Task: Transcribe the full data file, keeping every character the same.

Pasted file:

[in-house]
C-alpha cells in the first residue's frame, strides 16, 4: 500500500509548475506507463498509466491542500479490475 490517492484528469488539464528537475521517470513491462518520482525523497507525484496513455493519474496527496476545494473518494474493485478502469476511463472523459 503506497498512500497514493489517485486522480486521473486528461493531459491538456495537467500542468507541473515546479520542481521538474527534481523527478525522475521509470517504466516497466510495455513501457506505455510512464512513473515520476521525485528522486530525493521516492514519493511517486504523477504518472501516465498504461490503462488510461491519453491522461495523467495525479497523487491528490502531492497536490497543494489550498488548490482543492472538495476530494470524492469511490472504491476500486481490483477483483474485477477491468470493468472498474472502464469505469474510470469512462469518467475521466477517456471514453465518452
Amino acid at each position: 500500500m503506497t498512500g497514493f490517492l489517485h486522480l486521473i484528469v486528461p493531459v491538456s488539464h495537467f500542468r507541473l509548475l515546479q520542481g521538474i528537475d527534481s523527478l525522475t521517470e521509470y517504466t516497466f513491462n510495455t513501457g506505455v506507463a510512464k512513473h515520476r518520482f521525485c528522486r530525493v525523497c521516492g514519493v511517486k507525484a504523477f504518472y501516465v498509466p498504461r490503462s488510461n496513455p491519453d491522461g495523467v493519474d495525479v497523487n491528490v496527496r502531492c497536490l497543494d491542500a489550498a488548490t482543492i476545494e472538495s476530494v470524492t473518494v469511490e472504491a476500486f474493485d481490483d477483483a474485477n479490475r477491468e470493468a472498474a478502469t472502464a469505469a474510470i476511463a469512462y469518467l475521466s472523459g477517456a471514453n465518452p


[in-house]
C-alpha cells in the first residue's frame, strides 16, 4: 500500500509548475506507463498509466491542500479490475 490517492484528469488539464528537475521517470513491462518520482525523497507525484496513455493519474496527496476545494473518494474493485478502469476511463472523459 503506497498512500497514493489517485486522480486521473486528461493531459491538456495537467500542468507541473515546479520542481521538474527534481523527478525522475521509470517504466516497466510495455513501457506505455510512464512513473515520476521525485528522486530525493521516492514519493511517486504523477504518472501516465498504461490503462488510461491519453491522461495523467495525479497523487491528490502531492497536490497543494489550498488548490482543492472538495476530494470524492469511490472504491476500486481490483477483483474485477477491468470493468472498474472502464469505469474510470469512462469518467475521466477517456471514453465518452
Amino acid at each position: 500500500m503506497t498512500g497514493f490517492l489517485h486522480l486521473i484528469v486528461p493531459v491538456s488539464h495537467f500542468r507541473l509548475l515546479q520542481g521538474i528537475d527534481s523527478l525522475t521517470e521509470y517504466t516497466f513491462n510495455t513501457g506505455v506507463a510512464k512513473h515520476r518520482f521525485c528522486r530525493v525523497c521516492g514519493v511517486k507525484a504523477f504518472y501516465v498509466p498504461r490503462s488510461n496513455p491519453d491522461g495523467v493519474d495525479v497523487n491528490v496527496r502531492c497536490l497543494d491542500a489550498a488548490t482543492i476545494e472538495s476530494v470524492t473518494v469511490e472504491a476500486f474493485d481490483d477483483a474485477n479490475r477491468e470493468a472498474a478502469t472502464a469505469a474510470i476511463a469512462y469518467l475521466s472523459g477517456a471514453n465518452p